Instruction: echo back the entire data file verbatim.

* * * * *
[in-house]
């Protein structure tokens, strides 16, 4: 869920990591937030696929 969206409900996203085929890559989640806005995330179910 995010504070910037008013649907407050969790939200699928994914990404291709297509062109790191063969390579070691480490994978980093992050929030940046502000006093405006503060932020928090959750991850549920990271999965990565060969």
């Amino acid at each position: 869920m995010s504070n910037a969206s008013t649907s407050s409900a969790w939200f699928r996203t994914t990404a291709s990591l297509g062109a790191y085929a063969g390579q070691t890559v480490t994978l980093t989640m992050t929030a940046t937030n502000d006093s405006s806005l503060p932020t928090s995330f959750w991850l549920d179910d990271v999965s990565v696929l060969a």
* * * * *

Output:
[in-house]
């Protein structure tokens, strides 16, 4: 869920990591937030696929 969206409900996203085929890559989640806005995330179910 995010504070910037008013649907407050969790939200699928994914990404291709297509062109790191063969390579070691480490994978980093992050929030940046502000006093405006503060932020928090959750991850549920990271999965990565060969």
């Amino acid at each position: 869920m995010s504070n910037a969206s008013t649907s407050s409900a969790w939200f699928r996203t994914t990404a291709s990591l297509g062109a790191y085929a063969g390579q070691t890559v480490t994978l980093t989640m992050t929030a940046t937030n502000d006093s405006s806005l503060p932020t928090s995330f959750w991850l549920d179910d990271v999965s990565v696929l060969a």